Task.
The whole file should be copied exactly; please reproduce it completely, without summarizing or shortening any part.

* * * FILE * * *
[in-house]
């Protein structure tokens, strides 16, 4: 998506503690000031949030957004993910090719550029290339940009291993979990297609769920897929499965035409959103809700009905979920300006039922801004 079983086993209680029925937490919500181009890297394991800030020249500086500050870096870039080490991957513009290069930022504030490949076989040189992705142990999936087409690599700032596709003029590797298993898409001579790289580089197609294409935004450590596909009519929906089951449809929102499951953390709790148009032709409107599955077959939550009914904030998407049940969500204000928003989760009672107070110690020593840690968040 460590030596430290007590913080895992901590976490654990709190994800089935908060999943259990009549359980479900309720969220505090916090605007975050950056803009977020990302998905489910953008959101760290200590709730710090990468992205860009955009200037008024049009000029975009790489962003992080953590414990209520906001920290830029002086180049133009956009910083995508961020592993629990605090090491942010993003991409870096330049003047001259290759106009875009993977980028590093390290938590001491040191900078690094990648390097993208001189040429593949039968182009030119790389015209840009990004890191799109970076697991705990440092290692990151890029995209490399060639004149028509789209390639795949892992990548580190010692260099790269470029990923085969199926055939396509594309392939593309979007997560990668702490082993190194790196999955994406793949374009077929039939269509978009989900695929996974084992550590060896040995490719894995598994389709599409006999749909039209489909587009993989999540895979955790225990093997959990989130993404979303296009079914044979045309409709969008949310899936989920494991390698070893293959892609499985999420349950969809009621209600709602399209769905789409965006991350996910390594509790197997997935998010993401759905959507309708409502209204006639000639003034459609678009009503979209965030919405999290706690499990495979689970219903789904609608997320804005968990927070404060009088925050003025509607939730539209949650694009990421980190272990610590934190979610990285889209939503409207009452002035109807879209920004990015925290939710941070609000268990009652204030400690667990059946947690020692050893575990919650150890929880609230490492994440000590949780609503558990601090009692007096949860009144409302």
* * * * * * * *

[in-house]
């Protein structure tokens, strides 16, 4: 998506503690000031949030957004993910090719550029290339940009291993979990297609769920897929499965035409959103809700009905979920300006039922801004 079983086993209680029925937490919500181009890297394991800030020249500086500050870096870039080490991957513009290069930022504030490949076989040189992705142990999936087409690599700032596709003029590797298993898409001579790289580089197609294409935004450590596909009519929906089951449809929102499951953390709790148009032709409107599955077959939550009914904030998407049940969500204000928003989760009672107070110690020593840690968040 460590030596430290007590913080895992901590976490654990709190994800089935908060999943259990009549359980479900309720969220505090916090605007975050950056803009977020990302998905489910953008959101760290200590709730710090990468992205860009955009200037008024049009000029975009790489962003992080953590414990209520906001920290830029002086180049133009956009910083995508961020592993629990605090090491942010993003991409870096330049003047001259290759106009875009993977980028590093390290938590001491040191900078690094990648390097993208001189040429593949039968182009030119790389015209840009990004890191799109970076697991705990440092290692990151890029995209490399060639004149028509789209390639795949892992990548580190010692260099790269470029990923085969199926055939396509594309392939593309979007997560990668702490082993190194790196999955994406793949374009077929039939269509978009989900695929996974084992550590060896040995490719894995598994389709599409006999749909039209489909587009993989999540895979955790225990093997959990989130993404979303296009079914044979045309409709969008949310899936989920494991390698070893293959892609499985999420349950969809009621209600709602399209769905789409965006991350996910390594509790197997997935998010993401759905959507309708409502209204006639000639003034459609678009009503979209965030919405999290706690499990495979689970219903789904609608997320804005968990927070404060009088925050003025509607939730539209949650694009990421980190272990610590934190979610990285889209939503409207009452002035109807879209920004990015925290939710941070609000268990009652204030400690667990059946947690020692050893575990919650150890929880609230490492994440000590949780609503558990601090009692007096949860009144409302």